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I usually work with Python, but my basic knowledge of c++ allows me to switch when I need to increase the speed of my code.

Currently, I have a python script that (among other things) computes the mean and standard deviation of all principal minors (of a specified order) of a square matrix. Minors are determinants of submatrices (see Wikipedia for definition). Even a matrix with 30x30 entries has more than a billion different submatrices and thus more than a billion different minors. So even tiny time differences in the computation of minors matter a lot to me.

Python/NumPy uses LAPACK routines for creating submatrices and computing determinants. So I assumed that it would be best to use the same routines in c++. However, it seems that more experienced programmers tend to dissuade beginners from using the LAPACK library in c++ (see other question on stackexchange) and instead point to other packages, such as Armadillo or Eigen.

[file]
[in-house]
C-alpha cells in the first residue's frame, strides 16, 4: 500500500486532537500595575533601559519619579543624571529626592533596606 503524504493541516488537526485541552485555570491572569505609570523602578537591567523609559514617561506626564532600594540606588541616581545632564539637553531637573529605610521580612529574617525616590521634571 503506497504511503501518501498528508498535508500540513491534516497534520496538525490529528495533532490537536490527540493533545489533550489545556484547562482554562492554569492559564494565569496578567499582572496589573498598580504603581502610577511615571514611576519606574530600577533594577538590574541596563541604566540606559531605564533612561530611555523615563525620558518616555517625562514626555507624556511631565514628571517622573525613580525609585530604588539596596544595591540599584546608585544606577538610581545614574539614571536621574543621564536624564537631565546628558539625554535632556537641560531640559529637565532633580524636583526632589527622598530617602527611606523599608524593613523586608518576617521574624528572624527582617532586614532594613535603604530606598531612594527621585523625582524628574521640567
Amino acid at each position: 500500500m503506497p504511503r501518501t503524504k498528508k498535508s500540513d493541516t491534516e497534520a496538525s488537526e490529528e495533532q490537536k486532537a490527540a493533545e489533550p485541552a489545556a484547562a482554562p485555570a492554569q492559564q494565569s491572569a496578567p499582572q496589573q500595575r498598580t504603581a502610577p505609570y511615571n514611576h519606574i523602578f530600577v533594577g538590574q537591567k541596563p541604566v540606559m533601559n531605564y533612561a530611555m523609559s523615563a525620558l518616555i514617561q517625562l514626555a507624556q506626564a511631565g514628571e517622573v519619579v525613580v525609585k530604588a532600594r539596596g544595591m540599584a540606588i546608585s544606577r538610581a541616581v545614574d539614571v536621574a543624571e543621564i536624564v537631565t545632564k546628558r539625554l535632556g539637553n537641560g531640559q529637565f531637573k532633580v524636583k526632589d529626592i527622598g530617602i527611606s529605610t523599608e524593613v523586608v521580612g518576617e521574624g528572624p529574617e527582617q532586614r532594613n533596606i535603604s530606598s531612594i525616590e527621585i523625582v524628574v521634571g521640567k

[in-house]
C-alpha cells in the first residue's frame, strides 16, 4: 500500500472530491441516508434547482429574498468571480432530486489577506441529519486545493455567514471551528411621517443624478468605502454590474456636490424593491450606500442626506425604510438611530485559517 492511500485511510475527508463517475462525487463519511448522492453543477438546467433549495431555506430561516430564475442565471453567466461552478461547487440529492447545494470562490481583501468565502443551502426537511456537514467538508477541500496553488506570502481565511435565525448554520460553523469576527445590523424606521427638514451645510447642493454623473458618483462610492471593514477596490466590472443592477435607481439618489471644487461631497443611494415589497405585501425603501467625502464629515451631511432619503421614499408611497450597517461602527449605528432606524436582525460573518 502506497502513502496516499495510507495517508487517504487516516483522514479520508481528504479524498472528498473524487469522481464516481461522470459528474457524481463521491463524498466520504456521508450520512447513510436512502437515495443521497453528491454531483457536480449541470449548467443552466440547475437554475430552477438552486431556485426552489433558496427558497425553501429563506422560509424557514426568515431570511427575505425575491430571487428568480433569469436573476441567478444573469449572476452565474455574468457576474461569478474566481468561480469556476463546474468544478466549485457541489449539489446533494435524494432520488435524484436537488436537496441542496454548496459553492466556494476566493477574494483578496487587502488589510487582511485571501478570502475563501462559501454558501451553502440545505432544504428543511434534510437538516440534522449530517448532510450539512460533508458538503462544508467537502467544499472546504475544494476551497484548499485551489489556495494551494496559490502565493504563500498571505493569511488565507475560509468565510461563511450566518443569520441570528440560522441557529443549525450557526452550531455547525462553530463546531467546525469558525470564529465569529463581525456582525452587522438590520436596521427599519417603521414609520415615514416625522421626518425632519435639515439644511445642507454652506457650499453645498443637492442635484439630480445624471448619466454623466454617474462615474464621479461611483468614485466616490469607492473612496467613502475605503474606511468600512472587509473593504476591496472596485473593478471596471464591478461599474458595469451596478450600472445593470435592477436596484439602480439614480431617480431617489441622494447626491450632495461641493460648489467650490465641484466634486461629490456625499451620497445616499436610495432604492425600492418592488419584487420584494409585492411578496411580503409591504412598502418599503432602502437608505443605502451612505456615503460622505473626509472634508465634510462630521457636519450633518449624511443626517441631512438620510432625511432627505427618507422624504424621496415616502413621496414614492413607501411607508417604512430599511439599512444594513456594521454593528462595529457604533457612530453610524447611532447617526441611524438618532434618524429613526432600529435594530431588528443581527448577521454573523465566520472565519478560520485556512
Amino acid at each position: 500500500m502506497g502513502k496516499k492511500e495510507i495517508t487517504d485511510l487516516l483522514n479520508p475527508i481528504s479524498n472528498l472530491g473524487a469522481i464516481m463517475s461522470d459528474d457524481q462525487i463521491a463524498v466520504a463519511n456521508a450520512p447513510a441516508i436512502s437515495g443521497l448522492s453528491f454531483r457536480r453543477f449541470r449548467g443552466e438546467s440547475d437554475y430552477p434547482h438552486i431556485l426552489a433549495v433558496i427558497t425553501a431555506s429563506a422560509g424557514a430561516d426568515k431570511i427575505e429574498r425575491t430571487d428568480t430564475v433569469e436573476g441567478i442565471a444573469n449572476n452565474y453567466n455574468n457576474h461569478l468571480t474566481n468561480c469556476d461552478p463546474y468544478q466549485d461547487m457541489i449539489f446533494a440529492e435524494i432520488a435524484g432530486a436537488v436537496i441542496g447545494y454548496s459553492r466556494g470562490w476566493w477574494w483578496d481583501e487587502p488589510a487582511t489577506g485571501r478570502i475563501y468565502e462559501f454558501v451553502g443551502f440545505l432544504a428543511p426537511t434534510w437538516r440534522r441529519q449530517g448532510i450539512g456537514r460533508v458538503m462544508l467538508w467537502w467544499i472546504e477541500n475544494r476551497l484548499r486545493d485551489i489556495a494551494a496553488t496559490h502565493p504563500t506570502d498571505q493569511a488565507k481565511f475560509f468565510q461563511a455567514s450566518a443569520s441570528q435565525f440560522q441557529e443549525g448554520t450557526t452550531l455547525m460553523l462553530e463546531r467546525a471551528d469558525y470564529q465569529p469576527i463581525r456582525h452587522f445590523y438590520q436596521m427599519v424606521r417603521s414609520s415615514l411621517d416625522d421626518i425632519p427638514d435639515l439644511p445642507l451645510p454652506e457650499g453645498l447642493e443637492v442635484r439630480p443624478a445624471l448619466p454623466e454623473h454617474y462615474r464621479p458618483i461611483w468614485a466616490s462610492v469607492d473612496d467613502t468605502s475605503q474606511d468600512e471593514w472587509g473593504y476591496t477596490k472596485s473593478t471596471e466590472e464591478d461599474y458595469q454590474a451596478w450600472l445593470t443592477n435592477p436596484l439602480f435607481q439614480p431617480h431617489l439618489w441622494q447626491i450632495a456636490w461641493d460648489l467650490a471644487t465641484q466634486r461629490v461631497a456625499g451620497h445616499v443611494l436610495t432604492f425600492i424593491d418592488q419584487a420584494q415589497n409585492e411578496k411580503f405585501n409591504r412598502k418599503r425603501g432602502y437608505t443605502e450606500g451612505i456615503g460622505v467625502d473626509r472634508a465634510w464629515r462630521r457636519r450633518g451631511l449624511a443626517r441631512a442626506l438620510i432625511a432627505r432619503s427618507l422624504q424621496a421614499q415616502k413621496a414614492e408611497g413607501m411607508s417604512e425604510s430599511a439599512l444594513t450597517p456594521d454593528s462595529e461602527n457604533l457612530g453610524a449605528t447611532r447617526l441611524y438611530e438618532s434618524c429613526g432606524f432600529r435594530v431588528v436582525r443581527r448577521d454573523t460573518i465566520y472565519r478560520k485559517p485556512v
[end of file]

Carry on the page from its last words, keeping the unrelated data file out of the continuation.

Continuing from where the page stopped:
As far as I understand, Armadillo and Eigen are libraries that again rely on LAPACK, but I don't know if these libraries generate some kind of overhead that might slow things down.

So my question is: Should I expect that I pay for Armadillo's or Eigen's "beginner friendliness" with an increase in computation time (if compared to LAPACK)? If so, how much?

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  • $\begingroup$ Eigen is well designed and will pose no overhead when calling LAPACK. Most of the time it will have its own implementation and be superior/faster than LAPACK if you use compiler optimization flags. $\endgroup$ – rfabbri Mar 13 at 6:39
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The answer to your question is benchmarking. Both Armadillo and Eigen provide some benchmarks in their documentation. The only problem is that they don't compare to the same libraries, but you can still get an idea. Maybe there are more comprehensive benchmarks elsewhere...

In any case, the overhead of wrapping LAPACK in a C++ library will be much smaller compared to Python/Numpy.

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